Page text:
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[ispcp] ISPCP Statement on New Registry Services

  • To: <ispcp@xxxxxxxx>
  • Subject: [ispcp] ISPCP Statement on New Registry Services
  • From: "Mark McFadden" <ireland@xxxxxxxxxxx>
  • Date: Mon, 10 Nov 2003 13:10:32 -0600
  • Organization: Mark McFadden
  • Reply-to: <mcfadden@xxxxxxxxxxxxxxxxxxxxxx>
  • Sender: owner-ispcp@xxxxxxxxxxxxxx
  • Thread-index: AcOnvk/oFaIfHDJSRyufw5WXTjX0LQ==

Regarding the Proposed Issues Report on Registry Services
Internet Service Providers and Connectivity Providers Constituency

The ISPCP Constituency has a direct connection with a significant body of
Internet stakeholders.  Our customers - those people connected to the
Internet - are the people and organizations most affected by unexpected
changes in the Internet.  This includes the introduction of new or modified
registry services.  Naturally, the ISPCP constituency needs to be a
significant contributor to the Registry Services PDP process.
ISPs are in a unique position to help guide policy development on new
registry services. As those who have been largely responsible for the
stability of the Internet, we believe that it is vitally important that the
GNSO and its Council balance the need to move quickly on potential registry
services while thoughtfully thinking through operational and legal impacts
of any recommendations. Our constituency actively supports the principle of
maintaining the stability that the Internet has always enjoyed. 

Specifically, we believe that there is a requirement for technical, security
and stability reviews for any newly proposed registry service.  In addition,
we believe that any significant change to registry services - that
significantly changes or alters fundamental functions of DNS related
services - should also be subject to an explicit and extensive security,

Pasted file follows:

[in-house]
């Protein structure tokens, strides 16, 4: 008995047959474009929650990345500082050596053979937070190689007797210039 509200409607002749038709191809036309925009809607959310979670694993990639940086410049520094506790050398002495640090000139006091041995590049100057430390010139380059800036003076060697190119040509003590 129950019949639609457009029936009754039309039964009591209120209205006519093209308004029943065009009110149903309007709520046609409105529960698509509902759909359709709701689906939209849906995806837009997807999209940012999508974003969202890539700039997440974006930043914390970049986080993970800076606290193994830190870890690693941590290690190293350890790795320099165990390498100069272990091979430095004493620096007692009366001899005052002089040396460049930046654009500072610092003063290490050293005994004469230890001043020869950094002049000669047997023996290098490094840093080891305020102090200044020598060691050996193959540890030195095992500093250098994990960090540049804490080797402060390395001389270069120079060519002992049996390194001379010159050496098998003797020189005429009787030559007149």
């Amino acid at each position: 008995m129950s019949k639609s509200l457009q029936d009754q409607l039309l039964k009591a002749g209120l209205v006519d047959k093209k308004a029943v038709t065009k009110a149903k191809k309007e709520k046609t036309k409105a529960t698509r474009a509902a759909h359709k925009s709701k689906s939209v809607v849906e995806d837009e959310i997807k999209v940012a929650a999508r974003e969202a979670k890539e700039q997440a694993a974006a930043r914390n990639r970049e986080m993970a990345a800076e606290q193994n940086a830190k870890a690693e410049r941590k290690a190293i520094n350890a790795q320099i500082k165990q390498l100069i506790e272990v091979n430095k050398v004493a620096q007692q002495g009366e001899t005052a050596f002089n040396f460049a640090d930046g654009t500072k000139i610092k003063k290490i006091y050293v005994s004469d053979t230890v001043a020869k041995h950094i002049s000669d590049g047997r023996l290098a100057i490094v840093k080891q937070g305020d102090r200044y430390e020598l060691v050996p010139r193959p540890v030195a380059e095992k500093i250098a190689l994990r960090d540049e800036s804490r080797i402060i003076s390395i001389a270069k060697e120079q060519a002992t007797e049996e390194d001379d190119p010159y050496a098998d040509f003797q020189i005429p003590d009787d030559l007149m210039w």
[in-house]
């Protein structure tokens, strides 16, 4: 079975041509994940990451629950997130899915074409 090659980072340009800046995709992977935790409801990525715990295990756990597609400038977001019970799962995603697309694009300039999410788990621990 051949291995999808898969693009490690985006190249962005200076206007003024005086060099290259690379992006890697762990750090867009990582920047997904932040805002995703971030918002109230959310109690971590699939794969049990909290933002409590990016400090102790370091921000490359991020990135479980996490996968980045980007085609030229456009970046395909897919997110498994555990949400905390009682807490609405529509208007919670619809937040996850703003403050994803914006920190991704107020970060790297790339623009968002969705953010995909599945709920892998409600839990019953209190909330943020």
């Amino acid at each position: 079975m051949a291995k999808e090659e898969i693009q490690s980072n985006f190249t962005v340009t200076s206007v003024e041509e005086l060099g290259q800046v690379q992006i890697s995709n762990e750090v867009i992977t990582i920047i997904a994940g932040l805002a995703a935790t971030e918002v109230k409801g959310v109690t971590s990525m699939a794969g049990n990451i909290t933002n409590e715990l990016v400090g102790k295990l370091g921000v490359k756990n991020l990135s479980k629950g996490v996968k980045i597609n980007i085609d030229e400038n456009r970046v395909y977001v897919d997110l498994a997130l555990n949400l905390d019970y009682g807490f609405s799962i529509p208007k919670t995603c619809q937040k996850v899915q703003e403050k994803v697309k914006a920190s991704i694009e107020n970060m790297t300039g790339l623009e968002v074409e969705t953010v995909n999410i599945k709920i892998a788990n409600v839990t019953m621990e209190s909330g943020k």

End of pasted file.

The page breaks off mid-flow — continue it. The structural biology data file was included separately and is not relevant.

stability and technical review.

No other group in the GNSO is as well positioned as the ISPCP to coordinate
the technical evaluation of the protocol and operational impacts of a
proposed change to registry services.  Our constituency works daily with
both the protocol standards that make the DNS work and is fully aware of the
operational issues that are not part of the protocols, but which are
embedded in the operational behavior of Internet protocols and services. 

Fundamentally, our constituency believes that:

"	No new registry service should be introduced without an explicit
evaluation of its technical, stability and security implications;
"	No significant changes to registry services should take place that
have the potential to significantly change the behaviour of underlying
Internet services;
"	The ISPCP constituency should be a central contributor to any
discussion of the technical implications of the introduction of new registry
"	All constituencies should be bound by the "principle of least
astonishment" in the development of new services that affect the foundation
protocols of the Internet; and,
"	All constituencies should be bound by principles of operational
security and stability for the Internet's user community.

On behalf of the ISPCP Constituency,

Mark McFadden
ISPCP Secretariat

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